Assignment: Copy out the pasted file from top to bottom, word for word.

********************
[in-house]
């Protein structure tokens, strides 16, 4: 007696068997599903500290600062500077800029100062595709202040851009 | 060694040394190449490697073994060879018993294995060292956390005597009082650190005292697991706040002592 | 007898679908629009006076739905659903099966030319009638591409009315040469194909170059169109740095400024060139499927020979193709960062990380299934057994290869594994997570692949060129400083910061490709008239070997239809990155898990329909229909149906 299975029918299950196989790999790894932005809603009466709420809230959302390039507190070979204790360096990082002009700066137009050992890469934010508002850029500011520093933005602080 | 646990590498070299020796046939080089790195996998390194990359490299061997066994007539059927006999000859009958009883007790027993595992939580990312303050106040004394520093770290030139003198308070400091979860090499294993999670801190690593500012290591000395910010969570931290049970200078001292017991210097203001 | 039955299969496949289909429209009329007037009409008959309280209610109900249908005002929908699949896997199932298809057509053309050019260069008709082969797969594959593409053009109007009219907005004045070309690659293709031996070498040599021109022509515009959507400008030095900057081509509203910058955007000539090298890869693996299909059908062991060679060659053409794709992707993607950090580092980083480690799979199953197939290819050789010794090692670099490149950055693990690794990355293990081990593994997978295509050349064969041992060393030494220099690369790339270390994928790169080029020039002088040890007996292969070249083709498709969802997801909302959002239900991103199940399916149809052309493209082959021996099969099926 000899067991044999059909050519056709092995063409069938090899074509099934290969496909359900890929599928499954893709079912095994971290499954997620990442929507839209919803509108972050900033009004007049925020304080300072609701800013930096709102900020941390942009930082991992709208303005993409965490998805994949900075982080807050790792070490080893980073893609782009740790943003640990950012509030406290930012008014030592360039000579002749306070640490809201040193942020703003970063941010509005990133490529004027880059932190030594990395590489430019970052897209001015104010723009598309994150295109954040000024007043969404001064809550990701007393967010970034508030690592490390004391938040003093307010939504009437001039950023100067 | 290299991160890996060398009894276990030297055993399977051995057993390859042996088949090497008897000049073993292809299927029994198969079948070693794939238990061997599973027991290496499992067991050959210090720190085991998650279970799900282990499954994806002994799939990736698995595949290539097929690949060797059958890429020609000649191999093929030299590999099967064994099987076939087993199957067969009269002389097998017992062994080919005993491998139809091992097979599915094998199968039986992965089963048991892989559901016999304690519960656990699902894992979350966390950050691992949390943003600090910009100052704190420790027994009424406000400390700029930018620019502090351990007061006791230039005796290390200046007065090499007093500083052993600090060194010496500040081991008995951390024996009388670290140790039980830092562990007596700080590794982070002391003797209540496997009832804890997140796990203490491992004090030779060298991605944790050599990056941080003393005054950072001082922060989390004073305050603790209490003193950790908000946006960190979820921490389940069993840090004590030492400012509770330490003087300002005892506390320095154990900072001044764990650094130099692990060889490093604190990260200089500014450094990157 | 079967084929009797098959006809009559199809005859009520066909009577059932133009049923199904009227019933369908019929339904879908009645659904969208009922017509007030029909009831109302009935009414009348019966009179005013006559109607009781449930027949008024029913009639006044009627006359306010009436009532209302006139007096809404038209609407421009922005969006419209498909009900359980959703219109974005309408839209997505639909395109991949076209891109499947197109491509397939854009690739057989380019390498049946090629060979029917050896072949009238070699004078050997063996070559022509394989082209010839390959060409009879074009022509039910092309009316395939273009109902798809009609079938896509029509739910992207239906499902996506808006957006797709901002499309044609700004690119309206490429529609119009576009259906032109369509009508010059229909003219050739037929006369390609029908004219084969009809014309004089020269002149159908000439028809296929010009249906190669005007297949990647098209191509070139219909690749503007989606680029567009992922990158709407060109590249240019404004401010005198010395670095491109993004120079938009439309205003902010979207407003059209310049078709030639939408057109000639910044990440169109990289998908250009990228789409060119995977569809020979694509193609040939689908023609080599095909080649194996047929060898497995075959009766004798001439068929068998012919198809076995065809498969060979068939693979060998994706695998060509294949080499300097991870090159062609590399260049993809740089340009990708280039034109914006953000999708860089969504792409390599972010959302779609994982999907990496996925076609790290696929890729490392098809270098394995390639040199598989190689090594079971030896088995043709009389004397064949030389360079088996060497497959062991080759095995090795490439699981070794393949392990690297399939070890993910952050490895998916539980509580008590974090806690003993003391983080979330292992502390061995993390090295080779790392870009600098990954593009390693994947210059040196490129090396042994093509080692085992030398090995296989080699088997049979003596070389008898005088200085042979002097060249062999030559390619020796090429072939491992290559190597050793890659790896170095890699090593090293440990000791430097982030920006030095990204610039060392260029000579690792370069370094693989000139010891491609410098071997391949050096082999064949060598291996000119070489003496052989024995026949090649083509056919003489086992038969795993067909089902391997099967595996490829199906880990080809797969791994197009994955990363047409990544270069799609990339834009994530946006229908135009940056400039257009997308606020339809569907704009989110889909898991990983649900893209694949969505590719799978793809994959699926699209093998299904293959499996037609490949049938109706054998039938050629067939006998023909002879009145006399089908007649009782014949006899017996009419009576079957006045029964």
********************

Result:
[in-house]
């Protein structure tokens, strides 16, 4: 007696068997599903500290600062500077800029100062595709202040851009 | 060694040394190449490697073994060879018993294995060292956390005597009082650190005292697991706040002592 | 007898679908629009006076739905659903099966030319009638591409009315040469194909170059169109740095400024060139499927020979193709960062990380299934057994290869594994997570692949060129400083910061490709008239070997239809990155898990329909229909149906 299975029918299950196989790999790894932005809603009466709420809230959302390039507190070979204790360096990082002009700066137009050992890469934010508002850029500011520093933005602080 | 646990590498070299020796046939080089790195996998390194990359490299061997066994007539059927006999000859009958009883007790027993595992939580990312303050106040004394520093770290030139003198308070400091979860090499294993999670801190690593500012290591000395910010969570931290049970200078001292017991210097203001 | 039955299969496949289909429209009329007037009409008959309280209610109900249908005002929908699949896997199932298809057509053309050019260069008709082969797969594959593409053009109007009219907005004045070309690659293709031996070498040599021109022509515009959507400008030095900057081509509203910058955007000539090298890869693996299909059908062991060679060659053409794709992707993607950090580092980083480690799979199953197939290819050789010794090692670099490149950055693990690794990355293990081990593994997978295509050349064969041992060393030494220099690369790339270390994928790169080029020039002088040890007996292969070249083709498709969802997801909302959002239900991103199940399916149809052309493209082959021996099969099926 000899067991044999059909050519056709092995063409069938090899074509099934290969496909359900890929599928499954893709079912095994971290499954997620990442929507839209919803509108972050900033009004007049925020304080300072609701800013930096709102900020941390942009930082991992709208303005993409965490998805994949900075982080807050790792070490080893980073893609782009740790943003640990950012509030406290930012008014030592360039000579002749306070640490809201040193942020703003970063941010509005990133490529004027880059932190030594990395590489430019970052897209001015104010723009598309994150295109954040000024007043969404001064809550990701007393967010970034508030690592490390004391938040003093307010939504009437001039950023100067 | 290299991160890996060398009894276990030297055993399977051995057993390859042996088949090497008897000049073993292809299927029994198969079948070693794939238990061997599973027991290496499992067991050959210090720190085991998650279970799900282990499954994806002994799939990736698995595949290539097929690949060797059958890429020609000649191999093929030299590999099967064994099987076939087993199957067969009269002389097998017992062994080919005993491998139809091992097979599915094998199968039986992965089963048991892989559901016999304690519960656990699902894992979350966390950050691992949390943003600090910009100052704190420790027994009424406000400390700029930018620019502090351990007061006791230039005796290390200046007065090499007093500083052993600090060194010496500040081991008995951390024996009388670290140790039980830092562990007596700080590794982070002391003797209540496997009832804890997140796990203490491992004090030779060298991605944790050599990056941080003393005054950072001082922060989390004073305050603790209490003193950790908000946006960190979820921490389940069993840090004590030492400012509770330490003087300002005892506390320095154990900072001044764990650094130099692990060889490093604190990260200089500014450094990157 | 079967084929009797098959006809009559199809005859009520066909009577059932133009049923199904009227019933369908019929339904879908009645659904969208009922017509007030029909009831109302009935009414009348019966009179005013006559109607009781449930027949008024029913009639006044009627006359306010009436009532209302006139007096809404038209609407421009922005969006419209498909009900359980959703219109974005309408839209997505639909395109991949076209891109499947197109491509397939854009690739057989380019390498049946090629060979029917050896072949009238070699004078050997063996070559022509394989082209010839390959060409009879074009022509039910092309009316395939273009109902798809009609079938896509029509739910992207239906499902996506808006957006797709901002499309044609700004690119309206490429529609119009576009259906032109369509009508010059229909003219050739037929006369390609029908004219084969009809014309004089020269002149159908000439028809296929010009249906190669005007297949990647098209191509070139219909690749503007989606680029567009992922990158709407060109590249240019404004401010005198010395670095491109993004120079938009439309205003902010979207407003059209310049078709030639939408057109000639910044990440169109990289998908250009990228789409060119995977569809020979694509193609040939689908023609080599095909080649194996047929060898497995075959009766004798001439068929068998012919198809076995065809498969060979068939693979060998994706695998060509294949080499300097991870090159062609590399260049993809740089340009990708280039034109914006953000999708860089969504792409390599972010959302779609994982999907990496996925076609790290696929890729490392098809270098394995390639040199598989190689090594079971030896088995043709009389004397064949030389360079088996060497497959062991080759095995090795490439699981070794393949392990690297399939070890993910952050490895998916539980509580008590974090806690003993003391983080979330292992502390061995993390090295080779790392870009600098990954593009390693994947210059040196490129090396042994093509080692085992030398090995296989080699088997049979003596070389008898005088200085042979002097060249062999030559390619020796090429072939491992290559190597050793890659790896170095890699090593090293440990000791430097982030920006030095990204610039060392260029000579690792370069370094693989000139010891491609410098071997391949050096082999064949060598291996000119070489003496052989024995026949090649083509056919003489086992038969795993067909089902391997099967595996490829199906880990080809797969791994197009994955990363047409990544270069799609990339834009994530946006229908135009940056400039257009997308606020339809569907704009989110889909898991990983649900893209694949969505590719799978793809994959699926699209093998299904293959499996037609490949049938109706054998039938050629067939006998023909002879009145006399089908007649009782014949006899017996009419009576079957006045029964």